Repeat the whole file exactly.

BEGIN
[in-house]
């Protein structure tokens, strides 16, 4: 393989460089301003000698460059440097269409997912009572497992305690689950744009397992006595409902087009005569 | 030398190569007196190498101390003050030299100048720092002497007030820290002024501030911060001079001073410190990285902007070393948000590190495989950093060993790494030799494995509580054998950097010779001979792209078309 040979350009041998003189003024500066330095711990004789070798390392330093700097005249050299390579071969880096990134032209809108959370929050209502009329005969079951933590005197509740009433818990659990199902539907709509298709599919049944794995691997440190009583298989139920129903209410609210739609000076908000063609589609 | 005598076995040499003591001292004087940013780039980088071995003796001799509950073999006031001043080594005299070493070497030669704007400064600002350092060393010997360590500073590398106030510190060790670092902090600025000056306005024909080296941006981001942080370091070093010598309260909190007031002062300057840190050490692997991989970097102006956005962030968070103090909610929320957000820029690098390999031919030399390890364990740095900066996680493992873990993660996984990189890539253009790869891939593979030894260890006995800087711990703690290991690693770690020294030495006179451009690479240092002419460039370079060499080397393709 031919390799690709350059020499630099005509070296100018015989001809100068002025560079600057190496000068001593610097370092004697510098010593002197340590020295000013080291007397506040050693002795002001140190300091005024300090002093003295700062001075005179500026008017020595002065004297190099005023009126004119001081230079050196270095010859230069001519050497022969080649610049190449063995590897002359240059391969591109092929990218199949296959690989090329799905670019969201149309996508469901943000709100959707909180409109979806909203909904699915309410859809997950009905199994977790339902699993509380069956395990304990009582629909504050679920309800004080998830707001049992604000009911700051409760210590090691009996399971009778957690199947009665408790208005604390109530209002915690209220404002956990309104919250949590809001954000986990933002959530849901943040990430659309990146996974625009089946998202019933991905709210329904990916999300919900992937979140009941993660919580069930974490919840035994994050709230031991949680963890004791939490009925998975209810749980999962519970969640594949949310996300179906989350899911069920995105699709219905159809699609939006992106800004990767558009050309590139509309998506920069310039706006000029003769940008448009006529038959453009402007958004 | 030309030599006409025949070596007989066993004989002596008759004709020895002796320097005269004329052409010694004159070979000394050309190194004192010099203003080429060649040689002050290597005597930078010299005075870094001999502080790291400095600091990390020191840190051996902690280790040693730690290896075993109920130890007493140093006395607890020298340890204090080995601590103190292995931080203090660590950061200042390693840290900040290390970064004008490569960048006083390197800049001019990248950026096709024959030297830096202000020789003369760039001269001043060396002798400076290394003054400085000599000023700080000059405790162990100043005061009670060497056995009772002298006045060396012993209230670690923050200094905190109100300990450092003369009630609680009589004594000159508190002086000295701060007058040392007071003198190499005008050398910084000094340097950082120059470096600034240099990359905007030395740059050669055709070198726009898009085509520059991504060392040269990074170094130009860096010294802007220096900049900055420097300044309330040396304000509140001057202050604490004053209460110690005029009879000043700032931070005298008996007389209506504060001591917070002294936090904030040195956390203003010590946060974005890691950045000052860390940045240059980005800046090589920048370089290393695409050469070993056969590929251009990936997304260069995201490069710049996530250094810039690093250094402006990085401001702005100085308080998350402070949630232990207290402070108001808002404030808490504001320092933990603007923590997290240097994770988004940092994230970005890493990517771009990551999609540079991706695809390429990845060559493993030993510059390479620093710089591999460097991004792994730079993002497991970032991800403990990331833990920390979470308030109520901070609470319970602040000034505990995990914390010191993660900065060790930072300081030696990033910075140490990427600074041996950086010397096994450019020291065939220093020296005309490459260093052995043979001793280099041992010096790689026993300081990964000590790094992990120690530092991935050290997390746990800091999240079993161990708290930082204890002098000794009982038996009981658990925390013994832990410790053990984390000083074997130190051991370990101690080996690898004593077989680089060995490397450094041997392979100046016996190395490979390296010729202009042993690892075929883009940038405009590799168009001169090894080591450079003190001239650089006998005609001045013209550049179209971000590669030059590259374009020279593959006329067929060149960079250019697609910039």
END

[in-house]
């Protein structure tokens, strides 16, 4: 393989460089301003000698460059440097269409997912009572497992305690689950744009397992006595409902087009005569 | 030398190569007196190498101390003050030299100048720092002497007030820290002024501030911060001079001073410190990285902007070393948000590190495989950093060993790494030799494995509580054998950097010779001979792209078309 040979350009041998003189003024500066330095711990004789070798390392330093700097005249050299390579071969880096990134032209809108959370929050209502009329005969079951933590005197509740009433818990659990199902539907709509298709599919049944794995691997440190009583298989139920129903209410609210739609000076908000063609589609 | 005598076995040499003591001292004087940013780039980088071995003796001799509950073999006031001043080594005299070493070497030669704007400064600002350092060393010997360590500073590398106030510190060790670092902090600025000056306005024909080296941006981001942080370091070093010598309260909190007031002062300057840190050490692997991989970097102006956005962030968070103090909610929320957000820029690098390999031919030399390890364990740095900066996680493992873990993660996984990189890539253009790869891939593979030894260890006995800087711990703690290991690693770690020294030495006179451009690479240092002419460039370079060499080397393709 031919390799690709350059020499630099005509070296100018015989001809100068002025560079600057190496000068001593610097370092004697510098010593002197340590020295000013080291007397506040050693002795002001140190300091005024300090002093003295700062001075005179500026008017020595002065004297190099005023009126004119001081230079050196270095010859230069001519050497022969080649610049190449063995590897002359240059391969591109092929990218199949296959690989090329799905670019969201149309996508469901943000709100959707909180409109979806909203909904699915309410859809997950009905199994977790339902699993509380069956395990304990009582629909504050679920309800004080998830707001049992604000009911700051409760210590090691009996399971009778957690199947009665408790208005604390109530209002915690209220404002956990309104919250949590809001954000986990933002959530849901943040990430659309990146996974625009089946998202019933991905709210329904990916999300919900992937979140009941993660919580069930974490919840035994994050709230031991949680963890004791939490009925998975209810749980999962519970969640594949949310996300179906989350899911069920995105699709219905159809699609939006992106800004990767558009050309590139509309998506920069310039706006000029003769940008448009006529038959453009402007958004 | 030309030599006409025949070596007989066993004989002596008759004709020895002796320097005269004329052409010694004159070979000394050309190194004192010099203003080429060649040689002050290597005597930078010299005075870094001999502080790291400095600091990390020191840190051996902690280790040693730690290896075993109920130890007493140093006395607890020298340890204090080995601590103190292995931080203090660590950061200042390693840290900040290390970064004008490569960048006083390197800049001019990248950026096709024959030297830096202000020789003369760039001269001043060396002798400076290394003054400085000599000023700080000059405790162990100043005061009670060497056995009772002298006045060396012993209230670690923050200094905190109100300990450092003369009630609680009589004594000159508190002086000295701060007058040392007071003198190499005008050398910084000094340097950082120059470096600034240099990359905007030395740059050669055709070198726009898009085509520059991504060392040269990074170094130009860096010294802007220096900049900055420097300044309330040396304000509140001057202050604490004053209460110690005029009879000043700032931070005298008996007389209506504060001591917070002294936090904030040195956390203003010590946060974005890691950045000052860390940045240059980005800046090589920048370089290393695409050469070993056969590929251009990936997304260069995201490069710049996530250094810039690093250094402006990085401001702005100085308080998350402070949630232990207290402070108001808002404030808490504001320092933990603007923590997290240097994770988004940092994230970005890493990517771009990551999609540079991706695809390429990845060559493993030993510059390479620093710089591999460097991004792994730079993002497991970032991800403990990331833990920390979470308030109520901070609470319970602040000034505990995990914390010191993660900065060790930072300081030696990033910075140490990427600074041996950086010397096994450019020291065939220093020296005309490459260093052995043979001793280099041992010096790689026993300081990964000590790094992990120690530092991935050290997390746990800091999240079993161990708290930082204890002098000794009982038996009981658990925390013994832990410790053990984390000083074997130190051991370990101690080996690898004593077989680089060995490397450094041997392979100046016996190395490979390296010729202009042993690892075929883009940038405009590799168009001169090894080591450079003190001239650089006998005609001045013209550049179209971000590669030059590259374009020279593959006329067929060149960079250019697609910039």